The Canadian Definition of Homelessness
posted on November 16, 2017
What do you think of when you think of homelessness? Do you think of people living and sleeping on the street? As it turns out that is only one aspect of homelessness. According to the Canadian Observatory on Homelessness (COH) homelessness is described as:
“the situation of an individual, family or community without stable, permanent, appropriate housing, or the immediate prospect, means and ability of acquiring it. It is the result of systemic or societal barriers, a lack of affordable and appropriate housing, the individual/household’s financial, mental, cognitive, behavioural or physical challenges, and/or racism and discrimination. Most people do not choose to be homeless, and the experience is generally negative, unpleasant, unhealthy, unsafe, stressful and distressing.”(Canadian Observatory on Homelessness, 2012).
As mentioned earlier having no shelter at all is only a part of being homeless.
People are Considered Homeless If They Are
- Unsheltered, or absolutely homeless and living on the streets or in places not intended for human habitation;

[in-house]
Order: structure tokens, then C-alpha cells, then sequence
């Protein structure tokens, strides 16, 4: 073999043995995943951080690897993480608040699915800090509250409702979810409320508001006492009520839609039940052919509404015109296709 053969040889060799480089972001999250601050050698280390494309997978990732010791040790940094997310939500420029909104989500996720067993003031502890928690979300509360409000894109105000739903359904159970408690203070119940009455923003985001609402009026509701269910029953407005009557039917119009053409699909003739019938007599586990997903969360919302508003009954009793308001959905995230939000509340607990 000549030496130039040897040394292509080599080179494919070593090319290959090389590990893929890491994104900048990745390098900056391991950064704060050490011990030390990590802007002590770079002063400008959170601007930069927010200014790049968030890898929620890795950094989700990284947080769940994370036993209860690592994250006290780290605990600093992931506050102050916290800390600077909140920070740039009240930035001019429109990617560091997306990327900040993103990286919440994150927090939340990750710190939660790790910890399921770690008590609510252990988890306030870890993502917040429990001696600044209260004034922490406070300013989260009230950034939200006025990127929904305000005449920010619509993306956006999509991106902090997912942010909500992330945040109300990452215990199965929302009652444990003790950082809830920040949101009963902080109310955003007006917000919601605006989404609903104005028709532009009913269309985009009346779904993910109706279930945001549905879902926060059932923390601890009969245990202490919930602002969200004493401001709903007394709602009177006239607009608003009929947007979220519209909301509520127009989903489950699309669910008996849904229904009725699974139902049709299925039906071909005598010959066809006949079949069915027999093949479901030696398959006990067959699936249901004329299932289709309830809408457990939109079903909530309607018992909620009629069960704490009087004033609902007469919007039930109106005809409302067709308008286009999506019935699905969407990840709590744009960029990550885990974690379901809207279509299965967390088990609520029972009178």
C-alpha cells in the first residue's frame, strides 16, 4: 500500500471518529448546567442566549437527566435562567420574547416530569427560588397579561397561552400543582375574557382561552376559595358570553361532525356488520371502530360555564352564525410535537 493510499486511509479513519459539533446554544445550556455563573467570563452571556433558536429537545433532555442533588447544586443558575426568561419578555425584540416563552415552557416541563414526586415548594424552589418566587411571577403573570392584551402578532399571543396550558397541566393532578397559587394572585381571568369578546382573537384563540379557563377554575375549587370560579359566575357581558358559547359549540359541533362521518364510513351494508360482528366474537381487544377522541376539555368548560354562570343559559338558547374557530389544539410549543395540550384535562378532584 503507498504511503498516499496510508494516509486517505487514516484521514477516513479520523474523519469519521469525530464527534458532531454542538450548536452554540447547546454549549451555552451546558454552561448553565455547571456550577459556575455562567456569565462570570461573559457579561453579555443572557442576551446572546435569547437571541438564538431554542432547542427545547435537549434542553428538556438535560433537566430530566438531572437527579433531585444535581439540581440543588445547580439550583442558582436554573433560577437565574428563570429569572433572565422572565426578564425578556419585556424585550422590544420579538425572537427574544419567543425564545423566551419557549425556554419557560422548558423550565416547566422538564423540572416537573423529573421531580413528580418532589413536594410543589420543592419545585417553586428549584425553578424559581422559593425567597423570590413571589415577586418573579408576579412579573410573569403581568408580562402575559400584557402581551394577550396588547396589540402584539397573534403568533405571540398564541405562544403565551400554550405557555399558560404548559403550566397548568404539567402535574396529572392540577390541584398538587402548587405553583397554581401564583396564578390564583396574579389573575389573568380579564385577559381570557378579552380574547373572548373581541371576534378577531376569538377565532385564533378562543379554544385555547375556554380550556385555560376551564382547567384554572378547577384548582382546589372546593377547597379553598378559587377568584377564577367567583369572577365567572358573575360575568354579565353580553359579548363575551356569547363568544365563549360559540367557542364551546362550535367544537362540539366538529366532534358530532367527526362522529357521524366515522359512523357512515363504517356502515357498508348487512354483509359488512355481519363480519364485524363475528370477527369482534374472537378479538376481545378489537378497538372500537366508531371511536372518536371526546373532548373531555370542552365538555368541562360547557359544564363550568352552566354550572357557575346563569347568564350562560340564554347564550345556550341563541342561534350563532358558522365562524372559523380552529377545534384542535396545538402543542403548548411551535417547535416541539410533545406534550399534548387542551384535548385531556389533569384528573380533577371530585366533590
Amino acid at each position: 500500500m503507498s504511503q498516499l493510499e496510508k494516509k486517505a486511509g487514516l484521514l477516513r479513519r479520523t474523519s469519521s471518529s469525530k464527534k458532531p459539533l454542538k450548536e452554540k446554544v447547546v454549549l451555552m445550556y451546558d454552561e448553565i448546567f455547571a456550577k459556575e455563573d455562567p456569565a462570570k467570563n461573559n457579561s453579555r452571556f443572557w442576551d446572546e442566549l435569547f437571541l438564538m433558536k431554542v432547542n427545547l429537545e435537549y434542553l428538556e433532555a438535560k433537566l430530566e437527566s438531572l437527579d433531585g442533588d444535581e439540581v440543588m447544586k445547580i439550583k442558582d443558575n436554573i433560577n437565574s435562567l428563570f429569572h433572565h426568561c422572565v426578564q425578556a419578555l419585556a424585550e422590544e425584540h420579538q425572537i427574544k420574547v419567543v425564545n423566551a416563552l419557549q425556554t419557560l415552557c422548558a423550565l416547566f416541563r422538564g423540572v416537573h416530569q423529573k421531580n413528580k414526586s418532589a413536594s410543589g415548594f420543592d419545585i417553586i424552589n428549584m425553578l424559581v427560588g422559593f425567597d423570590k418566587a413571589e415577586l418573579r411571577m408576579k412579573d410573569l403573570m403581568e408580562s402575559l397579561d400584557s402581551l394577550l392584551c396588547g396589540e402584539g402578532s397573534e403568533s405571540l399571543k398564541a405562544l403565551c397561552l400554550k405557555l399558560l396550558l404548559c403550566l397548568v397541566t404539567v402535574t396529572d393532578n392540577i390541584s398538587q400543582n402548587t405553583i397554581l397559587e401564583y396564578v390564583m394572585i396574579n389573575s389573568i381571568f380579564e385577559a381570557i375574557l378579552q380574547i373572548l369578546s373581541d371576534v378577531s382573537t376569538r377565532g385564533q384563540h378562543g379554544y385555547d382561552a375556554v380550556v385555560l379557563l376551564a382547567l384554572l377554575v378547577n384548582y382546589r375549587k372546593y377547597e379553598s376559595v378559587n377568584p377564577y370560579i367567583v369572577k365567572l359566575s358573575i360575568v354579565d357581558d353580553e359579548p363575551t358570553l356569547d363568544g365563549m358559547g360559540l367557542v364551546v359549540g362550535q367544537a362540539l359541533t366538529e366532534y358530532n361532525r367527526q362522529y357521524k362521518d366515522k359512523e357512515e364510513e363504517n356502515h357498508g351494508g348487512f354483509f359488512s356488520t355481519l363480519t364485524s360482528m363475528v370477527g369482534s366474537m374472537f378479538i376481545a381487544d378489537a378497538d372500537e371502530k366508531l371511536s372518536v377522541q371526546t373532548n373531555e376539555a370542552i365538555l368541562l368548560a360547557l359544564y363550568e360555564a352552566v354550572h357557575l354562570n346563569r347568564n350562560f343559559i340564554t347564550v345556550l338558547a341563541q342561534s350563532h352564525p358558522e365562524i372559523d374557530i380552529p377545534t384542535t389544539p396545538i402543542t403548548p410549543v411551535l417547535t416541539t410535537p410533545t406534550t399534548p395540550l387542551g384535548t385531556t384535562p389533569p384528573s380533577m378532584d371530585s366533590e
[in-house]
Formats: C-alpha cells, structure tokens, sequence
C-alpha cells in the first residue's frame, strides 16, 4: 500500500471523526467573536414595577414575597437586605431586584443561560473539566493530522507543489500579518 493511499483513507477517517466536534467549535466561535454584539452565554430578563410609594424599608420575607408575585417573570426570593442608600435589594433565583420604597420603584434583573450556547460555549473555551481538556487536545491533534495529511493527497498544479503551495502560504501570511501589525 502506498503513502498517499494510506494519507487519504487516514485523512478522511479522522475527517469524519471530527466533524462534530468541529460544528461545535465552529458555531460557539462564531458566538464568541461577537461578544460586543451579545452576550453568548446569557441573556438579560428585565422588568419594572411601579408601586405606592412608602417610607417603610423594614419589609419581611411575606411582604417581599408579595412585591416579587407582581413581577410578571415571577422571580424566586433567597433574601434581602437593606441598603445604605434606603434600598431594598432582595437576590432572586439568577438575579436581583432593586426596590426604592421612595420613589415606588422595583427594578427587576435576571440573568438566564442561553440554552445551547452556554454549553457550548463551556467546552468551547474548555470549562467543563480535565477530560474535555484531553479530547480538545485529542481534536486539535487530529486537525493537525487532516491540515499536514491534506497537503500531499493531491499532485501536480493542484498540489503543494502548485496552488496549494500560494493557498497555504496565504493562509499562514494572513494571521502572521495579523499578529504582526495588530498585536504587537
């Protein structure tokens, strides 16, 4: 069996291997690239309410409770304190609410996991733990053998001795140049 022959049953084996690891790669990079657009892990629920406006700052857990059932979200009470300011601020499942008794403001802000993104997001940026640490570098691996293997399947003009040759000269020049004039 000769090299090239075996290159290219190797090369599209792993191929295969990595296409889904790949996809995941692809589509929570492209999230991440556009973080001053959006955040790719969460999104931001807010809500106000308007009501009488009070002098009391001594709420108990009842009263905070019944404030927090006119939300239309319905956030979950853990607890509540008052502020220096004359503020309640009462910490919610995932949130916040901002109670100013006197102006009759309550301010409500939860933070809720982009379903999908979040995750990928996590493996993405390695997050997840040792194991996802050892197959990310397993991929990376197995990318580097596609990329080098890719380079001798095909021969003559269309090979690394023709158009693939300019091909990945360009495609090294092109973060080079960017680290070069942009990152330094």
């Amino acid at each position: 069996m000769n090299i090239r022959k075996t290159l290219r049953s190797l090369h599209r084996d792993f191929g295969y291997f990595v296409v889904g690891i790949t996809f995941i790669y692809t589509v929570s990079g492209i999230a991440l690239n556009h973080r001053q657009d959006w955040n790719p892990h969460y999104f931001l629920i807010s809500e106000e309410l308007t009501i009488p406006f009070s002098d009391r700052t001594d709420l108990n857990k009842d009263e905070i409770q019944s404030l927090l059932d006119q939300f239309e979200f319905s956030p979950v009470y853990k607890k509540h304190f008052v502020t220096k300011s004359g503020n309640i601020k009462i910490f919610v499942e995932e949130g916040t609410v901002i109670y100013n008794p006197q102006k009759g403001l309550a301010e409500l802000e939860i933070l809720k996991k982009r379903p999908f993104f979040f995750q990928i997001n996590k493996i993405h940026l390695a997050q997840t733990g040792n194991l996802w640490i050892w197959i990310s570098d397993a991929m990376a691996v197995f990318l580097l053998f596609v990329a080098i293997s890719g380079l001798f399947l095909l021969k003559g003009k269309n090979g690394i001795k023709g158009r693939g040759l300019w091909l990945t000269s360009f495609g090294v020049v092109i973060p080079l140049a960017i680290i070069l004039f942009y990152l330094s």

- Emergency Sheltered, including those staying in overnight shelters for people who are homeless, as well as shelters for those impacted by family violence;
- Provisionally Accommodated, referring to those whose accommodation is temporary or lacks security of tenure, and finally,
- At Risk of Homelessness, referring to people who are not homeless, but whose current economic and/or housing situation is precarious or does not meet public health and safety standards.
Click here for a complete & in-depth definition.
Canadian Observatory on Homelessness. (2012.) Canadian Definition of Homelessness. Toronto: Canadian Observatory on Homelessness Press. Retrieved from http://www.homelesshub.ca/homelessdefinition
Things You Can Do to Help Someone With a Brain Injury
A lot of people are unaware of how to live with a brain injury or how they can help someone who has one. People often tell Evie to let them know if there is any way that they can help her. She isn’t sure how to respond to their offer. She wonders: Were they just being polite, or did they mean it? When does my request turn into a burden? People can definitely help. Through experience, she has learned things that can help her. Here are 10 tips on how you can help someone with a brain injury. Get in...